The relationship between Fort Riley and K-State has grown stronger thanks to crackers, Ramen noodles, oatmeal — and goodwill.
Students, teachers and staff members at Morris Hill Elementary School on Fort Riley recently donated items to the College of Education’s food pantry. Anna Haffner, clinical instructor and Morris Hill reading instructor, said the school’s community connections committee held a movie night, and the entrance fee was a food item donation.
“We work with K-State so closely with our preservice teachers, so why not use this an opportunity for a food drive,” Haffner explained. “We want people to feel like K-State is part of our family.”
Donations to the college’s food pantry are always welcome and can be arranged by contacting Tonnie Martinez, assistant professor, at email@example.com.
The end of the year is a great time to consider making a tax-deductible donation to the College of Education. Areas of support include student scholarships, technology, research and more. Contact Marty Kramer, director of development, and find out how you can take care of both of your families — your loved ones and your beloved K-State. Kramer can be reached at firstname.lastname@example.org or by calling (785) 532-7578.
The College of Education was presented with a LTG (Ret) H.G. “Pete” Taylor Partnership of Excellence Award™ for higher education by the Military Child Education Coalition, or MCEC, at its 16th National Training Seminar in Washington, D.C., on July 30. Only three universities were recognized.
This award will be presented annually and encourages and applauds the outstanding partnerships formed between military installations and school districts that serve military children. Award winners are selected from schools and military installations around the world by MCEC, a non-profit organization dedicated to addressing the transition and educational issues affecting the highly mobile military child.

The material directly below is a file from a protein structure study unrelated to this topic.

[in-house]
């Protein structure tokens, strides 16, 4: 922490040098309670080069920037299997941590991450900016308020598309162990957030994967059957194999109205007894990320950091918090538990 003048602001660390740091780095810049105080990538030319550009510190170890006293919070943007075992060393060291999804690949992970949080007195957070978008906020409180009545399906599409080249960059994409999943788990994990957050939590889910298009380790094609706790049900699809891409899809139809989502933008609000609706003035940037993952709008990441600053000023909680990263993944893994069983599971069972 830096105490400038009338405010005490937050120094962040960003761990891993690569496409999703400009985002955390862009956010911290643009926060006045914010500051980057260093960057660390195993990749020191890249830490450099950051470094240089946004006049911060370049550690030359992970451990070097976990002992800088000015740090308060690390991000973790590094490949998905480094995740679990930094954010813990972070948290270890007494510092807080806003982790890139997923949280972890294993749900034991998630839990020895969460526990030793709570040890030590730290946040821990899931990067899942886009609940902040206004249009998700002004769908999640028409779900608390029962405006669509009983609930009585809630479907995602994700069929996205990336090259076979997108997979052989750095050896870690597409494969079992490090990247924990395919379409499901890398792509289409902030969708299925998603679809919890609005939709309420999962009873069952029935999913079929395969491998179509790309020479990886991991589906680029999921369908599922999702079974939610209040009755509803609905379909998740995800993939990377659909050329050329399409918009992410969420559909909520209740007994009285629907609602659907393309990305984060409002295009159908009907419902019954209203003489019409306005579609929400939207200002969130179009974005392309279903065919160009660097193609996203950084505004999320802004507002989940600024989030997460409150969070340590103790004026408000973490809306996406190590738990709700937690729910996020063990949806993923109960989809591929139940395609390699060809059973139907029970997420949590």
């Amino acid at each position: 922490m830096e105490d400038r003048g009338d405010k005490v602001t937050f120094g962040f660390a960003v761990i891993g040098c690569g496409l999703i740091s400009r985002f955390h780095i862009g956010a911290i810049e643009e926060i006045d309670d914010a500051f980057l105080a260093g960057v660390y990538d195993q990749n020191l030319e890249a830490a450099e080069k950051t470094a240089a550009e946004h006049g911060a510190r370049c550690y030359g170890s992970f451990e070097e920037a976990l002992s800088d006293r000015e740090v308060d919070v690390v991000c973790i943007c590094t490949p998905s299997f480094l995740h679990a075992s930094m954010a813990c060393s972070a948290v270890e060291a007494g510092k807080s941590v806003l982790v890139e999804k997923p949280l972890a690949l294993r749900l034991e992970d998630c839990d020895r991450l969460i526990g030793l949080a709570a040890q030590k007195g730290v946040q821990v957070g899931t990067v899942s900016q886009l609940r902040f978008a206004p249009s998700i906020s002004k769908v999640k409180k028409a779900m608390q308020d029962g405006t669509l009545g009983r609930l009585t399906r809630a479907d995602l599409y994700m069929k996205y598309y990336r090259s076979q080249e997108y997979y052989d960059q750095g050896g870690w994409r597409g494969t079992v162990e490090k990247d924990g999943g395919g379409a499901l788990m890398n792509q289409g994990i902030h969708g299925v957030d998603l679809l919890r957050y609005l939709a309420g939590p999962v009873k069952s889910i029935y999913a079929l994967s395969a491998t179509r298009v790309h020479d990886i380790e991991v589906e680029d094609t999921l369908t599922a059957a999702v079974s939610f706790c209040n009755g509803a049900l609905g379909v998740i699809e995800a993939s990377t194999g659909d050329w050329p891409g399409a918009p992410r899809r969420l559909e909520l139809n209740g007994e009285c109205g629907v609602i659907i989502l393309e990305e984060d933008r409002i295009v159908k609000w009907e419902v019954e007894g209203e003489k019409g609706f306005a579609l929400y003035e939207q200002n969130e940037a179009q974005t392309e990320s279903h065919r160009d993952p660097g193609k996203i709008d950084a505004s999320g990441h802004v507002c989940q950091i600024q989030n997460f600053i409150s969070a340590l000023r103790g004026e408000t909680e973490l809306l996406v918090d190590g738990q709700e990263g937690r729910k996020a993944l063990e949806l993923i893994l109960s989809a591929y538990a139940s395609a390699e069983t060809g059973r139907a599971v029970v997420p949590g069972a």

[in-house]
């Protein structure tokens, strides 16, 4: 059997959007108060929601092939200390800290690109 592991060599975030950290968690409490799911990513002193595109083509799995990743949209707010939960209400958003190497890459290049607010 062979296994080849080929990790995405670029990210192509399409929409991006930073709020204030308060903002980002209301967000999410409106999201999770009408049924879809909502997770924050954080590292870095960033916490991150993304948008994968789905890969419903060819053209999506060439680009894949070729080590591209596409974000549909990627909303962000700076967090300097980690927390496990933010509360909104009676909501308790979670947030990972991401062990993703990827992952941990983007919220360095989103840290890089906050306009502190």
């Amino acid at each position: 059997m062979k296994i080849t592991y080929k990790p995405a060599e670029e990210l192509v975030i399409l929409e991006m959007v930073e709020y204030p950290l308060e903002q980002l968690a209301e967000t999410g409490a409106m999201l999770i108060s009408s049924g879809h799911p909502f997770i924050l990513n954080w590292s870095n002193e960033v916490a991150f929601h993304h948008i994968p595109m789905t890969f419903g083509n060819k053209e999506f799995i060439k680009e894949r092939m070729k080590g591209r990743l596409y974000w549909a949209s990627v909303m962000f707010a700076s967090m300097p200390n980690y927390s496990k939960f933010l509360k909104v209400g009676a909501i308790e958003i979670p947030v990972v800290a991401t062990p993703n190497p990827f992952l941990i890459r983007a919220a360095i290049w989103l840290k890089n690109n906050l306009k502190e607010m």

The college was recognized for its collaboration withFort Riley, Geary County Schools USD 475, Manhattan-Ogden USD 383, Riley County USD 378, and Chapman Unified School District 473.
On Sept. 10, Chris Dede, a world-renowned Harvard researcher and leader in the field of learning technologies, will give three presentations as part of the College of Education’s Distinguished Educational Research Lecture Series. Participants can attend in person or join in via Zoom videoconferencing. Due to interest, registration is required for those planning to come to campus. To sign up, visit registration.
At 9:30 a.m., Dede will present “From Research to Results – Envisioning the Future of Technology in Teaching and Learning” in Leadership Studies Building’s Town Hall.
Presentations in Room 119 Bluemont Hall:
At 1 p.m., Dede will present an interactive session, “P-12 Interactive Discussion – Digital Teaching Platforms Using Social Media, BYOD, 1:1, and Other Emerging Trends;”
At 2:30 p.m., Dede will present a second interactive session, “Higher Education/Training Interactive Discussion – Online Teaching and Training with Emerging Technologies/MOOCs/Immersive Environments, etc.”
Live videoconference for the lecture and both interactive sessions can be attended on Zoom with a maximum of 100 participants. The Zoom web link will be provided on Sept. 2, along with tutorials for using Zoom on PC or Mac at coe.ksu.edu/research/ed-research-lecture.html. Those wishing to use Zoom and needing additional help may contact the IT Helpdesk about using Zoom at http://www.k-state.edu/its/helpdesk/